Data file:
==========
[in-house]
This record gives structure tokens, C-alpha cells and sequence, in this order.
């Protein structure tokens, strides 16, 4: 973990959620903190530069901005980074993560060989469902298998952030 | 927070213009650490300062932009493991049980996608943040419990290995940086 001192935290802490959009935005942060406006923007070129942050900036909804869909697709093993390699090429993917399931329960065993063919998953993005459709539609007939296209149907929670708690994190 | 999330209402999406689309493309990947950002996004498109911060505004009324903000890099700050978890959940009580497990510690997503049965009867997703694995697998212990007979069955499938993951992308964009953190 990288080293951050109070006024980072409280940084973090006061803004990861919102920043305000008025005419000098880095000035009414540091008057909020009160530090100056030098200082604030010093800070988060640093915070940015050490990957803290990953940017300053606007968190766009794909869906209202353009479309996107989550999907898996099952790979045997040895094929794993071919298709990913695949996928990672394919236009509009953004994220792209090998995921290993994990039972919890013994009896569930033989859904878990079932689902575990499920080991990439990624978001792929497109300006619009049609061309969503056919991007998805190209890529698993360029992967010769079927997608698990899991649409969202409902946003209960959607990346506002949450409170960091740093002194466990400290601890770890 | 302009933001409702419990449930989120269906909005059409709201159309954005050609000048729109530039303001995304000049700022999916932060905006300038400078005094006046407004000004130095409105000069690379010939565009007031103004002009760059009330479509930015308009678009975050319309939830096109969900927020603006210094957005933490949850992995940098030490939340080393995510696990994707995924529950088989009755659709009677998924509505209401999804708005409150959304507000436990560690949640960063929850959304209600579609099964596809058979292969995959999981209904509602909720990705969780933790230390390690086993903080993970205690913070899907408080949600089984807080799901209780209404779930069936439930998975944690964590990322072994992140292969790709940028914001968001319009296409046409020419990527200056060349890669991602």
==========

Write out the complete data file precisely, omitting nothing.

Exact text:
[in-house]
This record gives structure tokens, C-alpha cells and sequence, in this order.
């Protein structure tokens, strides 16, 4: 973990959620903190530069901005980074993560060989469902298998952030 | 927070213009650490300062932009493991049980996608943040419990290995940086 001192935290802490959009935005942060406006923007070129942050900036909804869909697709093993390699090429993917399931329960065993063919998953993005459709539609007939296209149907929670708690994190 | 999330209402999406689309493309990947950002996004498109911060505004009324903000890099700050978890959940009580497990510690997503049965009867997703694995697998212990007979069955499938993951992308964009953190 990288080293951050109070006024980072409280940084973090006061803004990861919102920043305000008025005419000098880095000035009414540091008057909020009160530090100056030098200082604030010093800070988060640093915070940015050490990957803290990953940017300053606007968190766009794909869906209202353009479309996107989550999907898996099952790979045997040895094929794993071919298709990913695949996928990672394919236009509009953004994220792209090998995921290993994990039972919890013994009896569930033989859904878990079932689902575990499920080991990439990624978001792929497109300006619009049609061309969503056919991007998805190209890529698993360029992967010769079927997608698990899991649409969202409902946003209960959607990346506002949450409170960091740093002194466990400290601890770890 | 302009933001409702419990449930989120269906909005059409709201159309954005050609000048729109530039303001995304000049700022999916932060905006300038400078005094006046407004000004130095409105000069690379010939565009007031103004002009760059009330479509930015308009678009975050319309939830096109969900927020603006210094957005933490949850992995940098030490939340080393995510696990994707995924529950088989009755659709009677998924509505209401999804708005409150959304507000436990560690949640960063929850959304209600579609099964596809058979292969995959999981209904509602909720990705969780933790230390390690086993903080993970205690913070899907408080949600089984807080799901209780209404779930069936439930998975944690964590990322072994992140292969790709940028914001968001319009296409046409020419990527200056060349890669991602």